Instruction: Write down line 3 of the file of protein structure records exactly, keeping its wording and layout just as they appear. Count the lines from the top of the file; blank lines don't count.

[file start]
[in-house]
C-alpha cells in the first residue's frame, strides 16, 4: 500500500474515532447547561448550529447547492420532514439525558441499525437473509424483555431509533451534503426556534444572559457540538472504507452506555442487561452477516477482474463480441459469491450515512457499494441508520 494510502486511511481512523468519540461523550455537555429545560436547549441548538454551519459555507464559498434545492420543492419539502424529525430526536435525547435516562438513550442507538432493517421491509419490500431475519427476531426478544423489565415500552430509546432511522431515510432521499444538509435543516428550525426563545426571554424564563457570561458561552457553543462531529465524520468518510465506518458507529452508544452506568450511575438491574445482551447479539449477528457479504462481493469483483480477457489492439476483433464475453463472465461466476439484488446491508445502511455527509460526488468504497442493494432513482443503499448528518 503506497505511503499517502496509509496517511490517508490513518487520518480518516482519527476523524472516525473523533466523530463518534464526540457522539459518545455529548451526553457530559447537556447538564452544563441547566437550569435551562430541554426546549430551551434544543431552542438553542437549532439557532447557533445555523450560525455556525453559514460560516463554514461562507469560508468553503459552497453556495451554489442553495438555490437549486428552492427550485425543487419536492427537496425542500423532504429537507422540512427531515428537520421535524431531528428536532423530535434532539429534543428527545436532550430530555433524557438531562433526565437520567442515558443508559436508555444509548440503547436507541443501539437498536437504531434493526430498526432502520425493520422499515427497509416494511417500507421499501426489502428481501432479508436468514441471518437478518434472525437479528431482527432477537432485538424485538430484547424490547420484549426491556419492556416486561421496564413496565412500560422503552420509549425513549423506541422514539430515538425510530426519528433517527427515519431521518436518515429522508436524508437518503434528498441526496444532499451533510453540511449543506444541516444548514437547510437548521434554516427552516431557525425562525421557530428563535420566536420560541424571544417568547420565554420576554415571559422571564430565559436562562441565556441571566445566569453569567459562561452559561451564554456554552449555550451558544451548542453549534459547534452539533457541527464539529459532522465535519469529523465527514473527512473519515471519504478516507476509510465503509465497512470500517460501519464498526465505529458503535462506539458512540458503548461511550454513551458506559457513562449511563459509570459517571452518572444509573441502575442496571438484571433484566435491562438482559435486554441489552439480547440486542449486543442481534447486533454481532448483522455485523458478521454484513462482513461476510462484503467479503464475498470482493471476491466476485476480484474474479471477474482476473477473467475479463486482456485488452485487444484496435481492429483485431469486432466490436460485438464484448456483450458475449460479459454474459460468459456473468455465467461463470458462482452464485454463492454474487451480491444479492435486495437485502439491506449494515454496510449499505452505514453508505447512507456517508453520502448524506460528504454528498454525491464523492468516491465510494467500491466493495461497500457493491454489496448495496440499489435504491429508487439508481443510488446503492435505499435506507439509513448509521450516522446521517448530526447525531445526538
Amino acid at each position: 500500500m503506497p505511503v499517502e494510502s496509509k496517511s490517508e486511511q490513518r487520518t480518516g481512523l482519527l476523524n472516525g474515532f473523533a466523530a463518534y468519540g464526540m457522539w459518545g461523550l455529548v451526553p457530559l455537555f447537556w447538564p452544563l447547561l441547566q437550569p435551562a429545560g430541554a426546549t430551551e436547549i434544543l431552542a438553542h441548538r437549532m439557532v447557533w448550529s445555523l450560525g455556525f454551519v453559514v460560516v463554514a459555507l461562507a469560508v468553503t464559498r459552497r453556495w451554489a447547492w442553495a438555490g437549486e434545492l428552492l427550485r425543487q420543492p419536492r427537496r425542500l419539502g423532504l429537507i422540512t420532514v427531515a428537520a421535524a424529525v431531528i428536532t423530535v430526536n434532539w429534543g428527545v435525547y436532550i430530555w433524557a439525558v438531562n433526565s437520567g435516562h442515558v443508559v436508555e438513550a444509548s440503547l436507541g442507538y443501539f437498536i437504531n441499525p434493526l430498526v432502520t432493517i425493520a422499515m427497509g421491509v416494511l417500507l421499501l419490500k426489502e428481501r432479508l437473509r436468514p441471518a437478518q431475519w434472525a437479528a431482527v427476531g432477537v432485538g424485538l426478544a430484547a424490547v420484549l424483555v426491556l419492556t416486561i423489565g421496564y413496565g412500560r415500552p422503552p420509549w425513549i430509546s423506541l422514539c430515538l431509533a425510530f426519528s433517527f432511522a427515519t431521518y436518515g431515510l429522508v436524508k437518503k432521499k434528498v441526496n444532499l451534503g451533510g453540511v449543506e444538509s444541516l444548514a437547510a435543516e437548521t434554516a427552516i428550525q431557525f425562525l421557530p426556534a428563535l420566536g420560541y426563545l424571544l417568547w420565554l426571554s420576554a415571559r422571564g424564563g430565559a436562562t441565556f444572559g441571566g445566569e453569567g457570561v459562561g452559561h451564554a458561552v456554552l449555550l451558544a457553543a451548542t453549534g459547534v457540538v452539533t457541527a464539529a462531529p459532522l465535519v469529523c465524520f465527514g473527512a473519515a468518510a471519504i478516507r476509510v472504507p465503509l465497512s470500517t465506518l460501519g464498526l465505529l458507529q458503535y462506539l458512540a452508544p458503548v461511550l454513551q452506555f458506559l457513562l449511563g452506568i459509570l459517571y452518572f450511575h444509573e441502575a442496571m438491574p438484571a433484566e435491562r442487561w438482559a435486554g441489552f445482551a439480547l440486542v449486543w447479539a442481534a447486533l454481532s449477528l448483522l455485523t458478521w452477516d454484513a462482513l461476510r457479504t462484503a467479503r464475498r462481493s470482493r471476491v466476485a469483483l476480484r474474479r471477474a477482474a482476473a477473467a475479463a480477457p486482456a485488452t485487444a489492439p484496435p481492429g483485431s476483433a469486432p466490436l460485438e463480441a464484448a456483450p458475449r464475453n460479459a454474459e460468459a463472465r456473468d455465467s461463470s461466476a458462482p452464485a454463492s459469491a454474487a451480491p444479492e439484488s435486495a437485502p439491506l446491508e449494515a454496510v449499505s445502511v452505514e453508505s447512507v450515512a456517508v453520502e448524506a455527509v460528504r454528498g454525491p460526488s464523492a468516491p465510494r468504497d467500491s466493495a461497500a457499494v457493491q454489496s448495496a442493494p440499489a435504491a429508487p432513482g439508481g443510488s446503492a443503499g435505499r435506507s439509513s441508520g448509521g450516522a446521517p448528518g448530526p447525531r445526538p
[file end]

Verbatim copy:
Amino acid at each position: 500500500m503506497p505511503v499517502e494510502s496509509k496517511s490517508e486511511q490513518r487520518t480518516g481512523l482519527l476523524n472516525g474515532f473523533a466523530a463518534y468519540g464526540m457522539w459518545g461523550l455529548v451526553p457530559l455537555f447537556w447538564p452544563l447547561l441547566q437550569p435551562a429545560g430541554a426546549t430551551e436547549i434544543l431552542a438553542h441548538r437549532m439557532v447557533w448550529s445555523l450560525g455556525f454551519v453559514v460560516v463554514a459555507l461562507a469560508v468553503t464559498r459552497r453556495w451554489a447547492w442553495a438555490g437549486e434545492l428552492l427550485r425543487q420543492p419536492r427537496r425542500l419539502g423532504l429537507i422540512t420532514v427531515a428537520a421535524a424529525v431531528i428536532t423530535v430526536n434532539w429534543g428527545v435525547y436532550i430530555w433524557a439525558v438531562n433526565s437520567g435516562h442515558v443508559v436508555e438513550a444509548s440503547l436507541g442507538y443501539f437498536i437504531n441499525p434493526l430498526v432502520t432493517i425493520a422499515m427497509g421491509v416494511l417500507l421499501l419490500k426489502e428481501r432479508l437473509r436468514p441471518a437478518q431475519w434472525a437479528a431482527v427476531g432477537v432485538g424485538l426478544a430484547a424490547v420484549l424483555v426491556l419492556t416486561i423489565g421496564y413496565g412500560r415500552p422503552p420509549w425513549i430509546s423506541l422514539c430515538l431509533a425510530f426519528s433517527f432511522a427515519t431521518y436518515g431515510l429522508v436524508k437518503k432521499k434528498v441526496n444532499l451534503g451533510g453540511v449543506e444538509s444541516l444548514a437547510a435543516e437548521t434554516a427552516i428550525q431557525f425562525l421557530p426556534a428563535l420566536g420560541y426563545l424571544l417568547w420565554l426571554s420576554a415571559r422571564g424564563g430565559a436562562t441565556f444572559g441571566g445566569e453569567g457570561v459562561g452559561h451564554a458561552v456554552l449555550l451558544a457553543a451548542t453549534g459547534v457540538v452539533t457541527a464539529a462531529p459532522l465535519v469529523c465524520f465527514g473527512a473519515a468518510a471519504i478516507r476509510v472504507p465503509l465497512s470500517t465506518l460501519g464498526l465505529l458507529q458503535y462506539l458512540a452508544p458503548v461511550l454513551q452506555f458506559l457513562l449511563g452506568i459509570l459517571y452518572f450511575h444509573e441502575a442496571m438491574p438484571a433484566e435491562r442487561w438482559a435486554g441489552f445482551a439480547l440486542v449486543w447479539a442481534a447486533l454481532s449477528l448483522l455485523t458478521w452477516d454484513a462482513l461476510r457479504t462484503a467479503r464475498r462481493s470482493r471476491v466476485a469483483l476480484r474474479r471477474a477482474a482476473a477473467a475479463a480477457p486482456a485488452t485487444a489492439p484496435p481492429g483485431s476483433a469486432p466490436l460485438e463480441a464484448a456483450p458475449r464475453n460479459a454474459e460468459a463472465r456473468d455465467s461463470s461466476a458462482p452464485a454463492s459469491a454474487a451480491p444479492e439484488s435486495a437485502p439491506l446491508e449494515a454496510v449499505s445502511v452505514e453508505s447512507v450515512a456517508v453520502e448524506a455527509v460528504r454528498g454525491p460526488s464523492a468516491p465510494r468504497d467500491s466493495a461497500a457499494v457493491q454489496s448495496a442493494p440499489a435504491a429508487p432513482g439508481g443510488s446503492a443503499g435505499r435506507s439509513s441508520g448509521g450516522a446521517p448528518g448530526p447525531r445526538p